Sunday, May 11, 2008
[Red Knots, Sanderlings and Ruddy Turnstones off the Villas on Saturday. Photo by Don Freiday. Click to enlarge.]
I spent part of the weekend volunteering with a friend for NJDEP's Shorebird Stewards program. NJDEP closes sections of the Delaware Bayshore beaches, and the stewards' job is to explain the closures to visitors and report any violations.
We were stationed in the Villas, where about 1000 shorebirds, primarily Sanderlings but also Ruddy Turnstones and about 80 Red Knots, fed on horseshoe crab eggs left from the recent spawning activity during the new moon earlier in the month. Crab spawning peaks during the new and full moons, due to the exceptionally high tides that occur during these times.
[Red Knots stand out in flight - note for example the bird at the top of this group, slightly left of center. There are several other knots in the photo, mostly across the top. Although they appear quite chunky on the ground, knots have the very long, pointed wings of a long-distance migrant - 10 inch birds with a 23 inch wingspread. Compare this wing shape with the shorter wings of the smaller Sanderlings (the dominant species in the photo). Also in the photo are Ruddy Turnstones, and a few Semipalmated Sandpipiers. Photo by Don Freiday. Click to enlarge.]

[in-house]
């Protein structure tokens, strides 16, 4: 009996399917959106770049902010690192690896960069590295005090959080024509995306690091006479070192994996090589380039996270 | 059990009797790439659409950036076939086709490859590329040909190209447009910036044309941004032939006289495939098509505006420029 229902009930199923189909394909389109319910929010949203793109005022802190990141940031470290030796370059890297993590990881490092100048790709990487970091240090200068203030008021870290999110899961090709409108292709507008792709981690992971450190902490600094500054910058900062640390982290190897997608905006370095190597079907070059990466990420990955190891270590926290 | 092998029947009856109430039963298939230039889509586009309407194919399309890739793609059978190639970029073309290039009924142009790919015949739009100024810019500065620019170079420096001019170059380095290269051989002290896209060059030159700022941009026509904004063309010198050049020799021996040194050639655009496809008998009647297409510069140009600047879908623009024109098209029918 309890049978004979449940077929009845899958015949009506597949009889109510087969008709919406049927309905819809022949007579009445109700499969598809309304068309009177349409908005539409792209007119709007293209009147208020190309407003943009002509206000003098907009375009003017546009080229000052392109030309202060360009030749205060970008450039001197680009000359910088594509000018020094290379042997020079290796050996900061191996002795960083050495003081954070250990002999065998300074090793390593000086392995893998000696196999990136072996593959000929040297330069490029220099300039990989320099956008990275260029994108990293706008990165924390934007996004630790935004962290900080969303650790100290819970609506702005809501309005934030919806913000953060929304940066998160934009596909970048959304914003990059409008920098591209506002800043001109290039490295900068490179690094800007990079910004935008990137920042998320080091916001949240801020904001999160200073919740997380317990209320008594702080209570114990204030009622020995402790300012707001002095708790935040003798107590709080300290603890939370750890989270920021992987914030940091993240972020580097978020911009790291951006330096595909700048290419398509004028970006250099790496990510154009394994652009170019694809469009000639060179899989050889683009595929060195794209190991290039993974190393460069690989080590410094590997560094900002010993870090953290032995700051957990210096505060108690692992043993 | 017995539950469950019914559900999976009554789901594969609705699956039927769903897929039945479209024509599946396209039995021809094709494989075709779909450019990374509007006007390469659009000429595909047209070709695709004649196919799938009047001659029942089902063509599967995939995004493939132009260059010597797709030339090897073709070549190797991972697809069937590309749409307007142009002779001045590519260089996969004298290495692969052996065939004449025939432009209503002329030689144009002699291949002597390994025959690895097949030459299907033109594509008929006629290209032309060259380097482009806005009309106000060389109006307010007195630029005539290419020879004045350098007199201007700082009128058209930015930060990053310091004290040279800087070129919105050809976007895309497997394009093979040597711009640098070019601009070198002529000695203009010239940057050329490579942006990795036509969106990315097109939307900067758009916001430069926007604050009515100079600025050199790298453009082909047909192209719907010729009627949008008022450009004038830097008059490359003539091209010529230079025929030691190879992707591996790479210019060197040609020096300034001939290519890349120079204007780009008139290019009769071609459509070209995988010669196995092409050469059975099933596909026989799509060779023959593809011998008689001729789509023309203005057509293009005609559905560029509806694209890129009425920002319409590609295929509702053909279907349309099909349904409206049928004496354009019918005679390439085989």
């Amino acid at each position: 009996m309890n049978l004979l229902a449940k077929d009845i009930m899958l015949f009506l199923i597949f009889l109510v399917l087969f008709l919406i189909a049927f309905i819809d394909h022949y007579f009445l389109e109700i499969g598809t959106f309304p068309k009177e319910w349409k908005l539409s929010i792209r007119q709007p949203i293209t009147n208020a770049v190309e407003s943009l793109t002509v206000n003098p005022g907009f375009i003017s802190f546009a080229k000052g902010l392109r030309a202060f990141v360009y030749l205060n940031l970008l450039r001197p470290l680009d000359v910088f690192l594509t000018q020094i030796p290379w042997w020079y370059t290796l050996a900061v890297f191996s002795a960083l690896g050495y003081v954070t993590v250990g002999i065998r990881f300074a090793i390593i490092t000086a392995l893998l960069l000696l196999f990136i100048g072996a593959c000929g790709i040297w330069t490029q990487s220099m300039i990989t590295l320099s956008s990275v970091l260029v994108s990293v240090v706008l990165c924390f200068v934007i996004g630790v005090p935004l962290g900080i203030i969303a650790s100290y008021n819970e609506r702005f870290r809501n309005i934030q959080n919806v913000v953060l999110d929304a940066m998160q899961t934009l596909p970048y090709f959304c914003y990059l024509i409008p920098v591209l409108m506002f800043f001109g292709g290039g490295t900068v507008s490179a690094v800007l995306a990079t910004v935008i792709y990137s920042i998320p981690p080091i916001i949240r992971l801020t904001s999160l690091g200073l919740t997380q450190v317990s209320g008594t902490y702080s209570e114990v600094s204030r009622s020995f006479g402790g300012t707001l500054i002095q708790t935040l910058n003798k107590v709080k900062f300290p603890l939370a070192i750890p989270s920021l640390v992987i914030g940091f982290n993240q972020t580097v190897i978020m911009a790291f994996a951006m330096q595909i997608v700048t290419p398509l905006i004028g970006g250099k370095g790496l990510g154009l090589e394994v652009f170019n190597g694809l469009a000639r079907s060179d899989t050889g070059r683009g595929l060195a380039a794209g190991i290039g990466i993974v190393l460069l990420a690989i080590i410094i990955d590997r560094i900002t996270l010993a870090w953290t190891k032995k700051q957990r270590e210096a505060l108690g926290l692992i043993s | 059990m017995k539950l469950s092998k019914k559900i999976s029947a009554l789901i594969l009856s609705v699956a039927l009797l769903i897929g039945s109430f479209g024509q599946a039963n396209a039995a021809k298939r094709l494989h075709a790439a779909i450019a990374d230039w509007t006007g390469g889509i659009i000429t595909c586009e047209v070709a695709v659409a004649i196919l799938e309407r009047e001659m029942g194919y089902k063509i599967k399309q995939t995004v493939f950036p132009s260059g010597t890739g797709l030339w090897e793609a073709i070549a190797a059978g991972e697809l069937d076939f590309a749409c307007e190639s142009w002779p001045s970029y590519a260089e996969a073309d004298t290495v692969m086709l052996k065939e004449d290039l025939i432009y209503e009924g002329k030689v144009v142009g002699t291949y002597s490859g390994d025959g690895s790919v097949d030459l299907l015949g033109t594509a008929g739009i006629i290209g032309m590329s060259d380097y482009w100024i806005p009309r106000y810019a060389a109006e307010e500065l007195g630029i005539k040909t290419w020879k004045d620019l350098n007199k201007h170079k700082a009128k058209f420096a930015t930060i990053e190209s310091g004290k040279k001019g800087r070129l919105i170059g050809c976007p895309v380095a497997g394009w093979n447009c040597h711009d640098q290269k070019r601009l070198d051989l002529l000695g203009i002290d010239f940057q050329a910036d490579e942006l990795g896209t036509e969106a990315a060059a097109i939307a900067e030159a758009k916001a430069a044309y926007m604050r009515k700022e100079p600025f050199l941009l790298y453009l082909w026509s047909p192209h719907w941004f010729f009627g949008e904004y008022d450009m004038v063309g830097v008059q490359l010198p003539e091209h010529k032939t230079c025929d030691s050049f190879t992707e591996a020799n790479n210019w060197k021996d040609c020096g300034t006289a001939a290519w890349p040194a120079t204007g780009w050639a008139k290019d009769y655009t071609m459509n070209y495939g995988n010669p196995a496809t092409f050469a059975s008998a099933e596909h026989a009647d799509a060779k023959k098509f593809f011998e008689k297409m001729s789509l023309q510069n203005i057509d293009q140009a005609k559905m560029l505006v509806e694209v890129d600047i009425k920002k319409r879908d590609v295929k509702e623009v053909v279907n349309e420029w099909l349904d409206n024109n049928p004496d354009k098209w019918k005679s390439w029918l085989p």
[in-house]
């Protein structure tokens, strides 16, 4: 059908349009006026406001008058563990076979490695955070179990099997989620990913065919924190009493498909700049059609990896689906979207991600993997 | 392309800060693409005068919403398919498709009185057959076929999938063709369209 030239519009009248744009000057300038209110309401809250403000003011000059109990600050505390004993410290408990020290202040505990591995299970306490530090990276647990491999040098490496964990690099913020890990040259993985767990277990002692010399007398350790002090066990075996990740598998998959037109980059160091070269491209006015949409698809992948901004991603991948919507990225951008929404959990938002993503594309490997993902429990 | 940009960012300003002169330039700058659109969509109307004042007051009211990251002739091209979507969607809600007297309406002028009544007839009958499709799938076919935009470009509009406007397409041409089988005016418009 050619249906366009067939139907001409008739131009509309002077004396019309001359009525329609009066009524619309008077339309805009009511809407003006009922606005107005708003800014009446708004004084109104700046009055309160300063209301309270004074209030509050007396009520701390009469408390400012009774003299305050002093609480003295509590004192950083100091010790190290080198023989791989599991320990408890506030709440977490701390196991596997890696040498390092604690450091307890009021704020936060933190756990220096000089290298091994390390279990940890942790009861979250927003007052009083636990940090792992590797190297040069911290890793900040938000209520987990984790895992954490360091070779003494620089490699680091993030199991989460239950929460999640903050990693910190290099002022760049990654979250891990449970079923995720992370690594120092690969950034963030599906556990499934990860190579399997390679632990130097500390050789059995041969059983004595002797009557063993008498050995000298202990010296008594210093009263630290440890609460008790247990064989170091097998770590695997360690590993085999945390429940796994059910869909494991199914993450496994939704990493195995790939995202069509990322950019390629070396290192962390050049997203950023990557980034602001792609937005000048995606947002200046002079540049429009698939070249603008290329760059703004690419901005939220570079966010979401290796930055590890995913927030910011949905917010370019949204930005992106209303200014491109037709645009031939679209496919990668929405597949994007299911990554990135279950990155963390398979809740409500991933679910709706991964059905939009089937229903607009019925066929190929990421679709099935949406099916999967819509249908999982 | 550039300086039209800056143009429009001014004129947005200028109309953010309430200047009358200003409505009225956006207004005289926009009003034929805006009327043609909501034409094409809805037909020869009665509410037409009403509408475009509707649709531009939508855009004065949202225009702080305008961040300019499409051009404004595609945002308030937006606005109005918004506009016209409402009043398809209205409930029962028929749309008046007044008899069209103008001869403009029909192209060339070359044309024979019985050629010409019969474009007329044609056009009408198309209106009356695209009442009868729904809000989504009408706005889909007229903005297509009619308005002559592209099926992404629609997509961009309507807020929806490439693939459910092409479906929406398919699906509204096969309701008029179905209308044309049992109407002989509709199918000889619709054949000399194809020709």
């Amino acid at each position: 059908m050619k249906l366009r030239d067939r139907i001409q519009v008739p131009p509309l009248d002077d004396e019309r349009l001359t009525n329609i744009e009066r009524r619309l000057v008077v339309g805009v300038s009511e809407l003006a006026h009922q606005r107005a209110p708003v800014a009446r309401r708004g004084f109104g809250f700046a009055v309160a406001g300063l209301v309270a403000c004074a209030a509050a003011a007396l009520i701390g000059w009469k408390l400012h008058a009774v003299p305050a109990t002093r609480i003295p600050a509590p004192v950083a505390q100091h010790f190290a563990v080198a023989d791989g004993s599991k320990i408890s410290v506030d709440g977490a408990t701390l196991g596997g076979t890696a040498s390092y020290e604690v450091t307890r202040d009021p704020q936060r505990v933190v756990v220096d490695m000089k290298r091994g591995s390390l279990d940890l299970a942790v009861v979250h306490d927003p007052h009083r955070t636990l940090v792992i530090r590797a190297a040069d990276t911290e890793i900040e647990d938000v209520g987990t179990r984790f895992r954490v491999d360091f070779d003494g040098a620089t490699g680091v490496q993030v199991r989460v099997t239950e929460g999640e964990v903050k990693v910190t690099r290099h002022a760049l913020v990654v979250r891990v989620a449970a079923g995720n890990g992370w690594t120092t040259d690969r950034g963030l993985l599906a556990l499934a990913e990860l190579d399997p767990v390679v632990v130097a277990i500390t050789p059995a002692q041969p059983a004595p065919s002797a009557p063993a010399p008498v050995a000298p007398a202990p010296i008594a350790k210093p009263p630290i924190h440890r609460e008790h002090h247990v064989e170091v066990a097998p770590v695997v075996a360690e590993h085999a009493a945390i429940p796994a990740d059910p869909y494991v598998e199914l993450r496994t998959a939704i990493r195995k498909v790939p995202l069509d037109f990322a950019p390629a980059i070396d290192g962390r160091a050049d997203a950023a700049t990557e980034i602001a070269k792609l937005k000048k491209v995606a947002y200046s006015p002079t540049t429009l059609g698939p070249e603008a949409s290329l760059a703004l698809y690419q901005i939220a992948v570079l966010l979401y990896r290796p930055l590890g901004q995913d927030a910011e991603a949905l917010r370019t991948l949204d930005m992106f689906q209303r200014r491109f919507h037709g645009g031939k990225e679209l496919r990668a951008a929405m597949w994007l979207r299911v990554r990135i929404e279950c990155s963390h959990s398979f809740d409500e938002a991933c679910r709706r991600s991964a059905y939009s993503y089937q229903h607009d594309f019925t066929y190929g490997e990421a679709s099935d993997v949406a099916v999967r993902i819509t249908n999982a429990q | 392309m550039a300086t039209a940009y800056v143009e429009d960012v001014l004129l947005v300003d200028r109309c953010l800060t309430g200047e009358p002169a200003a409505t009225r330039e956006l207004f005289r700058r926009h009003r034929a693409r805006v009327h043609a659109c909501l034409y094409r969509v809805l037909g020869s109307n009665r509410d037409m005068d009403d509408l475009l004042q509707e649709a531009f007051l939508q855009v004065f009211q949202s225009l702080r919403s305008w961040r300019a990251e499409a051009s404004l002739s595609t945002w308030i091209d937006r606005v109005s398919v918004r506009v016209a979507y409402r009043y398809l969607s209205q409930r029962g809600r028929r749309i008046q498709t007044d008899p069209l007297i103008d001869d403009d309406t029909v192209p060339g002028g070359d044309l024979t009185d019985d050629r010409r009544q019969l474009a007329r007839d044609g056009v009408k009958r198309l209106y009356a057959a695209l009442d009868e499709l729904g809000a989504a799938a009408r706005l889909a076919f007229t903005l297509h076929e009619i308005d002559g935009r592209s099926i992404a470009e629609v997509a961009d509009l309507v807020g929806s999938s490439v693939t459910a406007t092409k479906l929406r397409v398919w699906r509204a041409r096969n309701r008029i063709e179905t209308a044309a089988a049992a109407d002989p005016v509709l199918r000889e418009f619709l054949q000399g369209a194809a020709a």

Response from the public to these closures is decidely mixed. One wonderful little girl, about 6, came up with her family and spoke up before we could say more than hello: "You can't go out on the beach here because the big crabs are there making baby crabs." She and her family were fine with the closures, which last from May 10 to June 6, and only affect certain areas along the bay.
Then there was the 40ish woman jogging, who came up and said "I hate this. I hate to see our tax dollars spent this way." We tried to explain the short duration and sectional nature of the closure, and why it was in place, but there was no convincing her, perhaps because she just had no real affection or empathy for birds or the natural world in general. That's why nature education and interpretation are so important - we can only protect natural resources if we have an enlightened public.
Regardless, no one entered posted areas while we were there, though plenty of beach combers and dog walkers appeared outside the posted areas, moving the birds around.
[Dog walkers about to flush birds outside the areas closed by DEP.]